Big Drop Milk Stout, 0.5%, 330ml
The Big Drop range recently has become available in some branches of Tesco. It's won a World Beer silver award and I'd say that's with a very good reason. It looks very black in colour with a solid head, and definitely tastes spot on like a stout would do, without perhaps some of the heaviness that some stouts have. It also feels a little smoother on the palette as well, and as a result goes down really nicely, especially if you are a fan of the dark beers and stouts anyway. Their motto is to drink, not to be drunk, and it's a very drinkable beer indeed. My only regret was not getting more than one of them. Rating - 9

Footnote: If you do track it down in a Tesco store, at the time of writing it's on offer for a mere £1. Absolute bargain for such a cracking stout.

Budweiser Prohibition, 0.0%, 330ml
I'm not the biggest fan of Budweiser I grant you, but it does its job if you do drink it. The Prohibition is effectively a beer that dates back to the American prohibition era, and it's now back in fashion to give the consumer a choice. However, if the taste of this is anything to go by, no wonder prohibition ended eventually. There's an overpowering taste of rice in there, and it just feels rather weak because of that - almost like a rice drink with some additional barley and hops. Not worth the purchase even if on offer. Rating - 1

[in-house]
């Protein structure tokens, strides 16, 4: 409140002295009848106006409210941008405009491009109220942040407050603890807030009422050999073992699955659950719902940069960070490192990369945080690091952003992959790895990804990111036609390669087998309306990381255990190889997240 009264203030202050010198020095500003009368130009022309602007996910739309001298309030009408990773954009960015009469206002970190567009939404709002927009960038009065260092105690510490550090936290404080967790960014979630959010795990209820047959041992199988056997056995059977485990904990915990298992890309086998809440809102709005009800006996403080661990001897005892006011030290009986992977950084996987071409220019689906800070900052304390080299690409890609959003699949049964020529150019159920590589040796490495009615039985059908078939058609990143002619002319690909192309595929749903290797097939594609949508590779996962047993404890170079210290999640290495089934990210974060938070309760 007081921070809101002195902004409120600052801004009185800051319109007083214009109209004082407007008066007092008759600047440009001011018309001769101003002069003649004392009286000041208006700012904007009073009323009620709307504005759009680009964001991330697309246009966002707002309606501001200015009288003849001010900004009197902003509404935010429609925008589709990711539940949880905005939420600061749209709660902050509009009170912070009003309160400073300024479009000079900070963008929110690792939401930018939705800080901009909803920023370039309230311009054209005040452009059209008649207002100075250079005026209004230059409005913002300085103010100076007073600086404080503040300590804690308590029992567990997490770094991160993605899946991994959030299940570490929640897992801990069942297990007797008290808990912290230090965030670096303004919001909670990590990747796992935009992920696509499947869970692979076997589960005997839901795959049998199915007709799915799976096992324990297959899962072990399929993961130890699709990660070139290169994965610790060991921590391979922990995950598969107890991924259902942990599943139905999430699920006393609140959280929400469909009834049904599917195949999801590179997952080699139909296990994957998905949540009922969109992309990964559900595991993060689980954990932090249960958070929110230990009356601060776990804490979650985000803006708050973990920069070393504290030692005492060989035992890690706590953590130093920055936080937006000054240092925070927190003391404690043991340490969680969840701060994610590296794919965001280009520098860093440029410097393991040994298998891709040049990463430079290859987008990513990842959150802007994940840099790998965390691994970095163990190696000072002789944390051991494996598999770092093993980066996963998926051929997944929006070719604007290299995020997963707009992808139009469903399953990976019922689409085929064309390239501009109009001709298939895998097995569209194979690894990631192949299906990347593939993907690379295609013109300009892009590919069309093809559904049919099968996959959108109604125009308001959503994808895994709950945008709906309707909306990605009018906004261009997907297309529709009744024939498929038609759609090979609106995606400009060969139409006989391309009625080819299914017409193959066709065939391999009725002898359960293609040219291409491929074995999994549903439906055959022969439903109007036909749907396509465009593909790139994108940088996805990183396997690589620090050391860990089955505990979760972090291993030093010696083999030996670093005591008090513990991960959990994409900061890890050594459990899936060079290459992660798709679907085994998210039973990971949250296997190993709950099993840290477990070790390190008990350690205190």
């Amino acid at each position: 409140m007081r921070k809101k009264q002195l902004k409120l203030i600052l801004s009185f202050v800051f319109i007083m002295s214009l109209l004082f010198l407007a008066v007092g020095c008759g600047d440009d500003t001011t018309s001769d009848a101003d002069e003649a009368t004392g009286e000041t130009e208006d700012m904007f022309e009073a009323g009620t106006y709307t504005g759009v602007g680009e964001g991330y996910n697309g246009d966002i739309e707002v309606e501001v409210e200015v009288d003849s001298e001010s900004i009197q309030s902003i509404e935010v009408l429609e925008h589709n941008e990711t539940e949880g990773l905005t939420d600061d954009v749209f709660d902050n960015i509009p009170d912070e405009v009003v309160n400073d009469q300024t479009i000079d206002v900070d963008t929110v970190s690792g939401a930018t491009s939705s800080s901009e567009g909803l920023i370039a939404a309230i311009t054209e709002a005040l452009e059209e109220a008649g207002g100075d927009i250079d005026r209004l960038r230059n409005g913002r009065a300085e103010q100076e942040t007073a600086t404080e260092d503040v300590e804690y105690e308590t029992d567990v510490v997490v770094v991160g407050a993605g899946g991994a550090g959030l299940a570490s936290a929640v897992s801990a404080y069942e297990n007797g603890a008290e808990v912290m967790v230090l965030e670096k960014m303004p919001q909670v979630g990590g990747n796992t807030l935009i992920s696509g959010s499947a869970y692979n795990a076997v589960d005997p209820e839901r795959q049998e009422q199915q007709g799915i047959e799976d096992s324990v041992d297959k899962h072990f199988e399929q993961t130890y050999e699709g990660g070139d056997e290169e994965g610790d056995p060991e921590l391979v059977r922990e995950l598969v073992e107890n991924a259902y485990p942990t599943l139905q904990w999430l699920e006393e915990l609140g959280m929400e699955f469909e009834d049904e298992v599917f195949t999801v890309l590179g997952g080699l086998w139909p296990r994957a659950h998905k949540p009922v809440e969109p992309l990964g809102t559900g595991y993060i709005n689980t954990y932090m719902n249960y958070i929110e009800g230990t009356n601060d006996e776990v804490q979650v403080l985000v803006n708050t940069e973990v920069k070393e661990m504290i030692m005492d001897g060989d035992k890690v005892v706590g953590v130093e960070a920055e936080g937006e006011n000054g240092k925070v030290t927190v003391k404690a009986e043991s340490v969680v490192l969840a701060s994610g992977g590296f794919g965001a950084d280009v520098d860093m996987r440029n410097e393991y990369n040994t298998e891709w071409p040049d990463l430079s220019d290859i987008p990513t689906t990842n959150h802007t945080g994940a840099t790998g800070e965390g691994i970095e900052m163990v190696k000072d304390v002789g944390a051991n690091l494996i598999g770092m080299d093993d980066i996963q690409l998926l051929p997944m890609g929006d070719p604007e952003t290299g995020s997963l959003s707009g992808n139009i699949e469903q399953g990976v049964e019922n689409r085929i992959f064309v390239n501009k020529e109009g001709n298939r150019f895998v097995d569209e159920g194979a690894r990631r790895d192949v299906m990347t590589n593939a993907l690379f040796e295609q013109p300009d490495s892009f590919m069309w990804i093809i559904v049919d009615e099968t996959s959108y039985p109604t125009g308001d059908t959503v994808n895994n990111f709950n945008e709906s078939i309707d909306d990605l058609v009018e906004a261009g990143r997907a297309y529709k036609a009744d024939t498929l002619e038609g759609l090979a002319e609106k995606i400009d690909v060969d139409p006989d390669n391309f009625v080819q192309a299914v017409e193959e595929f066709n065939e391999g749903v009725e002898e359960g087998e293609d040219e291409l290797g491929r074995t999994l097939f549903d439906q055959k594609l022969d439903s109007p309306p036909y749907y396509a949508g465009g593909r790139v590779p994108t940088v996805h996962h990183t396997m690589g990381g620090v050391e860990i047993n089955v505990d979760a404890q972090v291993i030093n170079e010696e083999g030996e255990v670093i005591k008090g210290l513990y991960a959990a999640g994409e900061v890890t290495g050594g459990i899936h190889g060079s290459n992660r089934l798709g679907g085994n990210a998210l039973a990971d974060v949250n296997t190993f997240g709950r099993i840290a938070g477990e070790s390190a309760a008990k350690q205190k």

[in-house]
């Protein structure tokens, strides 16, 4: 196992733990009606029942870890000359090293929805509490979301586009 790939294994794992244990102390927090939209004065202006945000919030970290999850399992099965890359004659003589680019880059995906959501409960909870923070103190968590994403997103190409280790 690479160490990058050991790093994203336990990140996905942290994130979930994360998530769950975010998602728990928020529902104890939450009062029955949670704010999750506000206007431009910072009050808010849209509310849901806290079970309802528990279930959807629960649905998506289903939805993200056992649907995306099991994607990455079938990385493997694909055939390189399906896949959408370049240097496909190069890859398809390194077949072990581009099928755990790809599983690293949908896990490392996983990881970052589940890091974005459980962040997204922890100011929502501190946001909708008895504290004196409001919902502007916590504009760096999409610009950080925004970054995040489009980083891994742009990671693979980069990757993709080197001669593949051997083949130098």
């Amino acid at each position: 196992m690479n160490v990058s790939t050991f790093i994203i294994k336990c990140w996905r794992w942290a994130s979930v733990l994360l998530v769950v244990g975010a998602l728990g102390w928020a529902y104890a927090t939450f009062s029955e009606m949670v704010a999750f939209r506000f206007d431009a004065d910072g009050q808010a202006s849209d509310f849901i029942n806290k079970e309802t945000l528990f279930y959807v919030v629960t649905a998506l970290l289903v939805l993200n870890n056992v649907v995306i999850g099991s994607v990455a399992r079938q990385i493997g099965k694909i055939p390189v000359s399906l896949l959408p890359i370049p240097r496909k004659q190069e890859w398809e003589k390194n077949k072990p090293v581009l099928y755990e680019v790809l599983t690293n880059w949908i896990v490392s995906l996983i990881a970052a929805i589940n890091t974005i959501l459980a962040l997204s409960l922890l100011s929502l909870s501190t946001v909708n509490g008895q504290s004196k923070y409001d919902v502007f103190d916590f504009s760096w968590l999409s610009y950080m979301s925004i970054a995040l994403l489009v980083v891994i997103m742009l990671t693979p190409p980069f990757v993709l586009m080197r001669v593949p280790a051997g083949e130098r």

Brewdog Nanny State, 0.5%, 330ml
From the extremes of Sink The Bismarck to this at the other end. Nanny State, they say on the bottle, is a hoppy ale, and to be fair, that's a pretty accurate description. It does have a nice hoppy tang to it on taste, it pours well with a gentle head, and always seems to be solid as a rock in the taste department. Some may not like the hoppiness, but the balance seems pretty good to me to be honest. I had a pint of this with friends, and all of them said they didn't believe it was 0.5%, which says it all about its taste too. Rating - 8

Footnote: This often ends up in reduced to clear aisles in some Sainsburys branches. The one near me had it a few weeks back for a mere 78p a bottle, so snagged a fair few.